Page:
Do you understand? I must do something right now. Like this: If I know that within ten days someone is going to cut off my nose, but I don't know who and I don't know when, I'm going to be so careful; I'll protect my nose as much as possible and not waste time putting on make-up to make it beautiful. We have this choice: To die is a natural thing, but it is possible to die joyfully, like going home.

From 'Transference of Consciousness at the Time of Death', by Lama Yeshe: All relationships are transitory, even the rather special relationships between Dharma brothers and sisters, and grasping at such relationships is obviously a great hinderance to our practice. We must understand that as soon as we have met someone, the cause for our eventual splitting up has been created. Meeting always leads to seperation; if we investigate our own experiences we shall see that this is true. No matter how much pleasure we receive from someone or something, the time will come when our connection with that person or thing will be no more. It does not require too much reflection to see that this is true. Everything is momentary, and when the actual time of death comes none of the people or things we have met with can help us at all. Worse than that, not only do they fail to help us but, because of our attachment to them, they also create great problems for us. That is why it is important to prepare ourselves now. By practicing the awareness of impermanance and death we should at least realize that there is no reason for hanging on to things the way we do. At the very least, we should gain this realization. By training ourselves in the awareness of impermanance and preparing ourselves for death we become more easy-going. We can learn to accept the impermanant nature of our lives, our relationships and so forth. When you have an awareness of impermanance and death, your attitude towards life becomes more easy-going and realistic. And if you can learn to accept the death of your loved ones as something natural, then these teachings will have been successful.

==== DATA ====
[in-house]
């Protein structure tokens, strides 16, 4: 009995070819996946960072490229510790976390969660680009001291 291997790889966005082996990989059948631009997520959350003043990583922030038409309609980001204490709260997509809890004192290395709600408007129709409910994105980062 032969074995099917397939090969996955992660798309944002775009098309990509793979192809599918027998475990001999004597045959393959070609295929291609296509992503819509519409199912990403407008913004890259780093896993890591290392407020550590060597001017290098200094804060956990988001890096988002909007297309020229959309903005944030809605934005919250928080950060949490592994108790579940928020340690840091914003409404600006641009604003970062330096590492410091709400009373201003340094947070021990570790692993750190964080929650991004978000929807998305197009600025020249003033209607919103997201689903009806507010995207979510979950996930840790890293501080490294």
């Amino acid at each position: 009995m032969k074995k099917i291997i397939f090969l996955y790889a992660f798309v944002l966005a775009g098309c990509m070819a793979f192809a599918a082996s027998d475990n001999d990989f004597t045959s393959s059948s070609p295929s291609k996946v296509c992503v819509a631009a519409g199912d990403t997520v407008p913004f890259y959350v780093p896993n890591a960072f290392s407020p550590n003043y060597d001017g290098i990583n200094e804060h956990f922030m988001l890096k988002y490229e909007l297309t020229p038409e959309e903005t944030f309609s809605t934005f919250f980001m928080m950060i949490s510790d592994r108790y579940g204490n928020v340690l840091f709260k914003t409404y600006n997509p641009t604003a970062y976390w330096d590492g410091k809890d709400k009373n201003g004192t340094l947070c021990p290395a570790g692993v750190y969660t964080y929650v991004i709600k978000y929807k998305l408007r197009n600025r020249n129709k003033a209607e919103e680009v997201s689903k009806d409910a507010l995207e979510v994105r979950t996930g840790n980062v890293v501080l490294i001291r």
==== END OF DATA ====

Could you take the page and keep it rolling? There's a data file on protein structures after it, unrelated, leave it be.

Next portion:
From 'Transference of Consciousness at the Time of Death', 'Wisdom Energy 2', 'Light of Dharma', and 'Transference of Consciousness at the Time of Death', again, respectively, by Lama Thubten Yeshe The verses for the generation of bodhicitta tell us to dedicate all our merits to the attainment of enlightenment for the sake of others. This includes the merit of any virtuous action we perform- speaking soothingly to others, listening sypathetically in silence while they tel use their troubles, or meditating together with Dharma brothers and sisters in order to give them clear, compassionate energy- the merit we generate can be dedicated towards the enlightenment of all sentient beings. Thus there are many different ways in which merit can be created, and an essential aspect of all Mahayana practice is to dedicate whatever positive activity we have done to the ultimate benefit of others. To be totally dedicated to others in this way is not easy, but despite its being difficult it is the most meaningful way to live your life. The more you become familiar with this altruistic attitude, the deeper it becomes. Thus it is extremely worthwhile. You should feel very happy that you have had the extreme fortune of meeting with such a comfortable and practical path as the Mahayana- deep, profound and limitless. Anything you do with a big mind to benefit others is itself a solution to the problems of your narrow mind. In addition, it is important to generate the Mahayana prayer, 'For the rest of my life I shall dedicate the energy of my body, speech and mind to benefit other beings as much as possible. It makes no difference to me where or in what circumstances I shall live; may I benefit others as much as possible wherever I am; and may I especially use my energies to show the three principle paths to others.' We should send forth sincere prayers constantly. Some people, however, have the wrong idea about praying. They think prayers must be made in a very formal manner with great seriousness and heaviness.